So. "It was good to be with Tiit Pääsuke: I didn't feel cramped, but on the contrary, I opened up like an oyster. The only thing that kept bothering me was that he didn't completely disclose what this art thing really is, and how it's done."4


The pain of coming home

Regarding the title of the exhibition, "Nostalgialess" (in Estonian: ("Nostalgiata"), Tiit Pääsuke has pointed out that it should be read with an emphasis on the middle a (nos-tal-gi'a-ta), and understood as a glorification of nostalgia, although the word also means "without nostalgia" in Estonian. Indeed, the leaning house of the Tartu Art Museum was a dormitory, for Tiit Pääsuke during his studies at Tartu Art School as well as several other music and art school boys.

"There is definitely nostalgia in that exhibition: there are works from my school days, and the exhibition hangs in the same rooms where I used to live back then. The whole town of Tartu is nostalgia for me; I lived there for five years before going to university in Tallinn,"5 Pääsuke has said. And has also given permission to read the title in the abessive case, exactly as the spelling in Estonian would suggest at first glance.

There is certainly something about returning. Also, wandering to the sources of the term "nostalgia", we can see two highly charged words: "homecoming" (Greek: nostos) and "pain" (Greek: algos). Thus, nostalgia could be construed as a kind of a pain of coming home. For me, Pääsuke is so clearly a figure of the present that his exhibition, although exhibited in his former hometown, is difficult to perceive as elegiac in any way. The pain of coming home is much more refined here, and lies in the world(s) of Pääsuke, which can no longer fit in the house of the past. The present is always too alive, too spacious, too imperceptible for it.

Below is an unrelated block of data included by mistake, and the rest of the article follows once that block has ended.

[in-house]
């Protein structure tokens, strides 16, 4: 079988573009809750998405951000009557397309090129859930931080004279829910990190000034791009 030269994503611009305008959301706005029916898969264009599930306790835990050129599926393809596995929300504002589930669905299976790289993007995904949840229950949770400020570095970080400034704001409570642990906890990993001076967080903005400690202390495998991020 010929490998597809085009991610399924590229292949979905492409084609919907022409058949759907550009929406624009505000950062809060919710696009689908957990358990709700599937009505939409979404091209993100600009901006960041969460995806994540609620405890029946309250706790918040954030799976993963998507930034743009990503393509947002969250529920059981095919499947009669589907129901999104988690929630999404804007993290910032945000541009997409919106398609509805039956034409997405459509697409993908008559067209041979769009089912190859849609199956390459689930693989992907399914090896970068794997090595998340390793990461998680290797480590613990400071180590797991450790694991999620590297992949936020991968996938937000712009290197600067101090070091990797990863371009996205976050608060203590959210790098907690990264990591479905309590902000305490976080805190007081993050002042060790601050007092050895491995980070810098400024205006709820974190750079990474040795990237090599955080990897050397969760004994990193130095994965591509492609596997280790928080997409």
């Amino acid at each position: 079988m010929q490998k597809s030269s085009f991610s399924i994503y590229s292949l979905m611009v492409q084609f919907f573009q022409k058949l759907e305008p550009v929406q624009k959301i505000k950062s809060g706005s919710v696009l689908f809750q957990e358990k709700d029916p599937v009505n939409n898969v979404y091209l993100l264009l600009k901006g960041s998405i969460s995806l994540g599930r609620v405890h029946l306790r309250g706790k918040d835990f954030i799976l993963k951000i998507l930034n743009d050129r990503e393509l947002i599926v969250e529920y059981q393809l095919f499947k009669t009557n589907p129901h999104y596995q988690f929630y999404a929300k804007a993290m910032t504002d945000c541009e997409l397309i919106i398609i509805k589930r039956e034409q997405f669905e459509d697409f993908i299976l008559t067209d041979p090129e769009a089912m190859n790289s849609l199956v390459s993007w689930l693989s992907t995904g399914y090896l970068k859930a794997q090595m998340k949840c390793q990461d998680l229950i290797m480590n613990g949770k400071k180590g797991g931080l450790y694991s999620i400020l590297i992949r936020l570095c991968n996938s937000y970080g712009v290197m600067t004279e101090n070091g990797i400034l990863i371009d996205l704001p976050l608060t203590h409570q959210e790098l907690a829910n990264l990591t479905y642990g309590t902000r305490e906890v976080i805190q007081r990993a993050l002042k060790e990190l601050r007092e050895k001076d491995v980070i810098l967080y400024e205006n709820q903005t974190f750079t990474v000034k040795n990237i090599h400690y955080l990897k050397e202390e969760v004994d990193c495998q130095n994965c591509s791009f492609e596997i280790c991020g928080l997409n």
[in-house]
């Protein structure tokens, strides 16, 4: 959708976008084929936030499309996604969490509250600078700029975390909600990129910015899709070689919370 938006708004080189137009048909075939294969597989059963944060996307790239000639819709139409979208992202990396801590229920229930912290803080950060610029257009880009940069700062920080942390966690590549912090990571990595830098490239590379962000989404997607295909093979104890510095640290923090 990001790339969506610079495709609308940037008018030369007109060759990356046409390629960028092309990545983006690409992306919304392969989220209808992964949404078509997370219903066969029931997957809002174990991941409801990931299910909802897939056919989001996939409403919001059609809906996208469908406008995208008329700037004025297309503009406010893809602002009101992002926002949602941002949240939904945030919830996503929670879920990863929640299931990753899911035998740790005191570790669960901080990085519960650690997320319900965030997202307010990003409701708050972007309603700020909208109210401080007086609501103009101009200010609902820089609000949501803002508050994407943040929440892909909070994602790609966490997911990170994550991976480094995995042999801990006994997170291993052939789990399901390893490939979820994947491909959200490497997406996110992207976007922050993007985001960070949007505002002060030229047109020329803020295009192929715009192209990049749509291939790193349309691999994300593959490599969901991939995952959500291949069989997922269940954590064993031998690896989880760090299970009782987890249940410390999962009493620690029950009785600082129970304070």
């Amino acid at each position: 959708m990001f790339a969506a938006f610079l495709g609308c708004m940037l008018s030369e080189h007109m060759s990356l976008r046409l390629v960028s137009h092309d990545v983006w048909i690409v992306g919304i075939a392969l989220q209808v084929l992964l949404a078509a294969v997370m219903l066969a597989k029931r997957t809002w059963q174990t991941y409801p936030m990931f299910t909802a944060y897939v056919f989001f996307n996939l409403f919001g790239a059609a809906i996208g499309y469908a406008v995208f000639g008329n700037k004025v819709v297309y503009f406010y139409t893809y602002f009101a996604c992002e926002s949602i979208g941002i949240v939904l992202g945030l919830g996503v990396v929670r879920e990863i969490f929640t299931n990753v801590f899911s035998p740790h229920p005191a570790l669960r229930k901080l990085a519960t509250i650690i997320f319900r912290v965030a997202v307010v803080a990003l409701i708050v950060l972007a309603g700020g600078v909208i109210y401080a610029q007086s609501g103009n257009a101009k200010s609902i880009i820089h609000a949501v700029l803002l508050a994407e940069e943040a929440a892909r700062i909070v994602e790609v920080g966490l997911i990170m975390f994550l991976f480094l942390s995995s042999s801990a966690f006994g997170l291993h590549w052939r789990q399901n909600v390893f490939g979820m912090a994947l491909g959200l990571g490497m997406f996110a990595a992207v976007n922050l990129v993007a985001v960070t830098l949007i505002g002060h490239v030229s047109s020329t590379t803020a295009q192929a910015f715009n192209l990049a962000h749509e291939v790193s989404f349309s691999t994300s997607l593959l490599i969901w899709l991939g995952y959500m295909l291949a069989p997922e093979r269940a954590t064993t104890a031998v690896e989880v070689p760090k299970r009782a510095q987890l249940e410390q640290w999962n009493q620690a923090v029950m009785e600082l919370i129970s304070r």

On several occasions, Pääsuke himself has expressed a certain puzzlement regarding the assemblage of his paintings for an exhibition. As a rule, he is not interested in finished works, or if he is, he considers these to be works in progress that can be continued at a suitable time. It is rumoured that quite a few of his works have ended up in the rubbish bin. Even in this, a certain blissful inability to step out of the present is manifest. For Pääsuke, art seems to be something that is never fully finished.